TikTok has announced new features to safeguard the mental well-being of users on the app in honor of World Suicide Prevention Month.
TikTok, like other social media platforms, has come under fire for a perceived weak response to mental health issues.
Earlier this year, the AFP reported that a Pakistani teenager died while pretending to kill himself as his friends recorded a TikTok video. In January, another Pakistani teenager was killed after being hit by a train and last year, a security guard died while playing with his rifle while making a clip.
In September 2020, there was also a suicide video circulating on the platform that was disguised along with clips from other videos. The video originally appeared on Facebook and was shared on other platforms including Twitter and Instagram.
At the time, TikTok issued a warning stating that it is working to remove and ban accounts that repeatedly try to upload clips.
“While we don’t allow content that promotes, glorifies or normalizes suicide, self-harm or eating disorders, we do support people who choose to share their experiences to raise awareness, help others who might be struggling and find support among our community,” Tara Wadhwa, director of policy, TikTok US, said in a recent blog post.
This month, TikTok is bolstering its efforts to prevent this content on the platform as well as providing more support and guidance to users who are struggling with mental health issues.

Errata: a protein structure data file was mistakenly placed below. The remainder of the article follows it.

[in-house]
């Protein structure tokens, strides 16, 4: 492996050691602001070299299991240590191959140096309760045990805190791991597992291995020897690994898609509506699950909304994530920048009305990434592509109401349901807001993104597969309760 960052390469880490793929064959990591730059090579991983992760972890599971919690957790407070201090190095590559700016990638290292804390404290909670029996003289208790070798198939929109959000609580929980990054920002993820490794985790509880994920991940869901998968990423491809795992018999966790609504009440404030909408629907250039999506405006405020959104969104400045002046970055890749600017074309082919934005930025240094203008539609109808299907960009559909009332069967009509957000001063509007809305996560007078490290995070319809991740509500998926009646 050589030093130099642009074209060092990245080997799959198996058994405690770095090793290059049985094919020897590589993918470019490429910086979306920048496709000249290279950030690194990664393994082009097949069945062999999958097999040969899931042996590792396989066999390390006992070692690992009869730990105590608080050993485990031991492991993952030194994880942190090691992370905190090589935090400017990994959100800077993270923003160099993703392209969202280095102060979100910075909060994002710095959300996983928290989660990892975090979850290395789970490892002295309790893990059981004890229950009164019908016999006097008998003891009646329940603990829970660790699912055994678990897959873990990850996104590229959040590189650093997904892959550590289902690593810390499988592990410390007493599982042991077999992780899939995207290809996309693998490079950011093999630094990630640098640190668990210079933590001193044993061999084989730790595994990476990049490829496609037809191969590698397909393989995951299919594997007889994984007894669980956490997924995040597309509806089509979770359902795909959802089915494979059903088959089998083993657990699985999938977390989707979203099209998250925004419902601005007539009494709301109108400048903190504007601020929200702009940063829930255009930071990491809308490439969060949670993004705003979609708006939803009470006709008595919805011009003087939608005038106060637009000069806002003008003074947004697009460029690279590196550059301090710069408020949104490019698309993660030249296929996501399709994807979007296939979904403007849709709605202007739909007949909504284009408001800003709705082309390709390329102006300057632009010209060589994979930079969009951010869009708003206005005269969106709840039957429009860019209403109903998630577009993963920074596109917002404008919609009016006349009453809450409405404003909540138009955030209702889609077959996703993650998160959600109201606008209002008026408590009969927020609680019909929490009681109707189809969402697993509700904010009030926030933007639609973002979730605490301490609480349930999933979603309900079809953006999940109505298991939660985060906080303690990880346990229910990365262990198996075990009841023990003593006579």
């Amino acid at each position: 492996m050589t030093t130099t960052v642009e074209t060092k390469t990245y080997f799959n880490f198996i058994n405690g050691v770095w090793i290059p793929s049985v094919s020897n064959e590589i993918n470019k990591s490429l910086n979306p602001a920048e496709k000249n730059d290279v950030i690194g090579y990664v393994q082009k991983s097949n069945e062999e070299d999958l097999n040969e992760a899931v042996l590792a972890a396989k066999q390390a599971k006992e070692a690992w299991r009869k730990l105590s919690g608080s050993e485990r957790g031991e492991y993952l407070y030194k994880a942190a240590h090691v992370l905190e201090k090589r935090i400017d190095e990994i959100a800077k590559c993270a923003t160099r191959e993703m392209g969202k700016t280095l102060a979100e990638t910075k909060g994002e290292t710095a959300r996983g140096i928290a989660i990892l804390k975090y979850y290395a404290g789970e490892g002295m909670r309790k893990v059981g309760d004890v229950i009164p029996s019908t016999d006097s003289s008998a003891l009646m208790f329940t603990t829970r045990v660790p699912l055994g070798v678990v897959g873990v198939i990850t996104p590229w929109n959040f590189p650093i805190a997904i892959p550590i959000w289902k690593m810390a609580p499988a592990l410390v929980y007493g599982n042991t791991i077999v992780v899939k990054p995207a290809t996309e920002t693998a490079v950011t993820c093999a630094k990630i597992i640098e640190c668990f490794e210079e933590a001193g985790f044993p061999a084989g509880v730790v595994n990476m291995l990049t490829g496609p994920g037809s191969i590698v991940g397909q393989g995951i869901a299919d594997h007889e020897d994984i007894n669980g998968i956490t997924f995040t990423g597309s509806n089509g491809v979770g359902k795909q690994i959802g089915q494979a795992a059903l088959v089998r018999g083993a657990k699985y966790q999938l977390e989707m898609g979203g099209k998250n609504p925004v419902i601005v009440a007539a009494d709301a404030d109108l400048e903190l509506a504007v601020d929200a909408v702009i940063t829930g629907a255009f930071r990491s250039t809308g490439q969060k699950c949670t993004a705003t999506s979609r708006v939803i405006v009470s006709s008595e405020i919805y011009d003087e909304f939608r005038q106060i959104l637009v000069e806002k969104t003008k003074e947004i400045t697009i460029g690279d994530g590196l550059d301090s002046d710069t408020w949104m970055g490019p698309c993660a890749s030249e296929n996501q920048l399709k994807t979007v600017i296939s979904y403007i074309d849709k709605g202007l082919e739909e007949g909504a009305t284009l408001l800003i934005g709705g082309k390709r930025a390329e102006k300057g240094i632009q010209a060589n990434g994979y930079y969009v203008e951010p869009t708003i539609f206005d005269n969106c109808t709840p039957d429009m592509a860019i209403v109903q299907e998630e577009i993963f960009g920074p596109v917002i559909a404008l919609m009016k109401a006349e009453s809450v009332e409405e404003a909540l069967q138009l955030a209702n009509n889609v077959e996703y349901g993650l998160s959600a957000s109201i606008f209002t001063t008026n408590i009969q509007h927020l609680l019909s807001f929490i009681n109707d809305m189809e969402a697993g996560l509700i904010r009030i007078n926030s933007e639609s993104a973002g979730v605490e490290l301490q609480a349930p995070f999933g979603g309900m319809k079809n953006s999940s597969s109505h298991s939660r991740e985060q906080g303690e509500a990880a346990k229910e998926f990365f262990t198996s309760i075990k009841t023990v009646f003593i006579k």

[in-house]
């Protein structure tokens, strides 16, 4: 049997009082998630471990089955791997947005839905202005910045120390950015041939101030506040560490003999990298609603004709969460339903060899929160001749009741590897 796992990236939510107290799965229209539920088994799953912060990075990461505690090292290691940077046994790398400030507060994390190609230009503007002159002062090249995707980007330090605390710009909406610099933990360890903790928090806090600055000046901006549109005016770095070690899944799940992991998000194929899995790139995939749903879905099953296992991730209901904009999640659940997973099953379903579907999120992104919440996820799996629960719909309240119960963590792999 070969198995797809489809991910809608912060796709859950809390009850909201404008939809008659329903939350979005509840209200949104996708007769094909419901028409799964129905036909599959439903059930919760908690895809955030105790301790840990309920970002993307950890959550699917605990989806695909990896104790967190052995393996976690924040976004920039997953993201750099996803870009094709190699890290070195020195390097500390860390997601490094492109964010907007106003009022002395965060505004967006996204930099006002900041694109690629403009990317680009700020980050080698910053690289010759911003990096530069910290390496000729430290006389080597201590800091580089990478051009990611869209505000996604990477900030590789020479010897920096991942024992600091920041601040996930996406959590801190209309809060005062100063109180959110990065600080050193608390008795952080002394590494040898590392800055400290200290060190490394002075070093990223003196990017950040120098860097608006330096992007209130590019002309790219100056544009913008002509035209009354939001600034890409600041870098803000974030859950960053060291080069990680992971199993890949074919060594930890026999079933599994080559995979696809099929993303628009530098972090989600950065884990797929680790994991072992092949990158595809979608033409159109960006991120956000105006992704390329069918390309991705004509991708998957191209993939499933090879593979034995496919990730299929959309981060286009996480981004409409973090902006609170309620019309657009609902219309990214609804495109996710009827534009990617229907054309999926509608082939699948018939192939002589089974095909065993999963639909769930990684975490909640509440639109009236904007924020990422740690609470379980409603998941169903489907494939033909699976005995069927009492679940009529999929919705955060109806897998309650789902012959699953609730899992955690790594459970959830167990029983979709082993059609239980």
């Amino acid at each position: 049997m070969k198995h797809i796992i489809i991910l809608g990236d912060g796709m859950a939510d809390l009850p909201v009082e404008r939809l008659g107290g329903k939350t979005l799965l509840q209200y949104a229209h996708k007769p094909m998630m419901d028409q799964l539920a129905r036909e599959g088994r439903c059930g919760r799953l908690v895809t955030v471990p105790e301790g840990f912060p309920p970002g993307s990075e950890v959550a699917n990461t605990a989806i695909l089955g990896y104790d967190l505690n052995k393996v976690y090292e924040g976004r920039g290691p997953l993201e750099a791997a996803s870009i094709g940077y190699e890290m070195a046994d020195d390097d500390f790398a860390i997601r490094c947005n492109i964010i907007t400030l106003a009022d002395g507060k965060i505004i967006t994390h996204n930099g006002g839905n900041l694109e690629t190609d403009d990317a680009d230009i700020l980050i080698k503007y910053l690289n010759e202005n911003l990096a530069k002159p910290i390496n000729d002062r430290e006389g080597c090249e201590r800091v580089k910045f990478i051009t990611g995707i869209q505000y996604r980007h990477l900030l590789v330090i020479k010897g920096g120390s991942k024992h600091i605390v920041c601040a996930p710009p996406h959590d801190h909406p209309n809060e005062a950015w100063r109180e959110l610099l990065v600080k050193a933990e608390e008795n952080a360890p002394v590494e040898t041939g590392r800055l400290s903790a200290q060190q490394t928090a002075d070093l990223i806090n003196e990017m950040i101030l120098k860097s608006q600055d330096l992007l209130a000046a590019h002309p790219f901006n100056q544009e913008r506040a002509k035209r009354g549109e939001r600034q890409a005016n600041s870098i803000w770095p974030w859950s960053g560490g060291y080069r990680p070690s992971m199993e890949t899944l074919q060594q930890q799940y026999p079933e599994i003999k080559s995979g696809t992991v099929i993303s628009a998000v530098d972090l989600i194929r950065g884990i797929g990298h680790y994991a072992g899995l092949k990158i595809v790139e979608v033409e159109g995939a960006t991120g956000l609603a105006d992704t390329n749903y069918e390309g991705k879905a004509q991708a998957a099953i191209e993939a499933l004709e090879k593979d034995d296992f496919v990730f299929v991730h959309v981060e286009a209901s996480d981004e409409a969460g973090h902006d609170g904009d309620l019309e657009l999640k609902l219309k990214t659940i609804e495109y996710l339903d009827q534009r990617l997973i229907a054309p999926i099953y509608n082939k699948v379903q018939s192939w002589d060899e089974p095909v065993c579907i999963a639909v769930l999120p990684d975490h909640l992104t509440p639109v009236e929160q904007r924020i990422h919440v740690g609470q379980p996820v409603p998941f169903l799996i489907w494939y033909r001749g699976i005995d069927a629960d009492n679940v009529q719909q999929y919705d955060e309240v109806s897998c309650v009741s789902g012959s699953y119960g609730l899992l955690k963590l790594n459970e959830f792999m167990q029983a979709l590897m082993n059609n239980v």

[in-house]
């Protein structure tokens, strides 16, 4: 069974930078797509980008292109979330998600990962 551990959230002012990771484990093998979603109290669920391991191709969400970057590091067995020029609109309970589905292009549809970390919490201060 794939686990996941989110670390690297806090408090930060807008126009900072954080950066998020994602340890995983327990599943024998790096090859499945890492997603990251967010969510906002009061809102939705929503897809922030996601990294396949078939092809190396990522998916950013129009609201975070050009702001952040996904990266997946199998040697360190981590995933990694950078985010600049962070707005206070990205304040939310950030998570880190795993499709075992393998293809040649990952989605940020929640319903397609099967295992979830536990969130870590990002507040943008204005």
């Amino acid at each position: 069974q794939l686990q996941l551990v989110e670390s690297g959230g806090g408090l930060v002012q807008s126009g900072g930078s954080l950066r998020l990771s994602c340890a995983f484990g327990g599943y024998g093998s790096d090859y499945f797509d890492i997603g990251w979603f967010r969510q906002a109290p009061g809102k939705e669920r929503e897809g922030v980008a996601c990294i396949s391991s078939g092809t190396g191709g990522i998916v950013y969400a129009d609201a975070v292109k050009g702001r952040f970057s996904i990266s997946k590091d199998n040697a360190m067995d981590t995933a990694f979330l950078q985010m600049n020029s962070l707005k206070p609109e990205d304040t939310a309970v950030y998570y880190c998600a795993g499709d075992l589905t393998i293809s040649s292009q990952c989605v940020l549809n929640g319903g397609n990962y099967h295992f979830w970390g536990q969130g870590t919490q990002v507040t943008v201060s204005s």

The app will now direct users to a local helpline and provide educational content linking to resources when they search keywords related to self-harm and suicide.
TikTok has also created additional resources including well-being guides developed with mental health foundations such as the International Association for Suicide Prevention and a dedicated guide for eating disorders, which was developed alongside the National Eating Disorders Association, National Eating Disorder Information Centre, Butterfly Foundation, and Bodywhy. The guides are available on the platform’s Safety Centre.
TikTok will also issue permanent public service announcements on certain hashtags such as #whatIeatinaday to increase awareness and provide support to the community. This will be accompanied by stronger content warnings, which include updated labels for potentially upsetting content, masking search results with a warning layer.
The app has dedicated one week this month to drive conversation and activities around mental health. The platform will highlight content created by community members and experts as well as additional resources to further support users.
It will be available when users search for related terms, giving users the chance to opt-in to view the content.
“Our policies have always aimed to prioritize people who may be struggling, and we currently provide access to expert emotional help from global leaders in the field, alongside approved government resources. This is a continuously evolving process, and we will build on our existing array of wellbeing guides wherever possible, through insightful, verified information,” said Farah Tukan, a public policy manager at TikTok.
Source: Arab News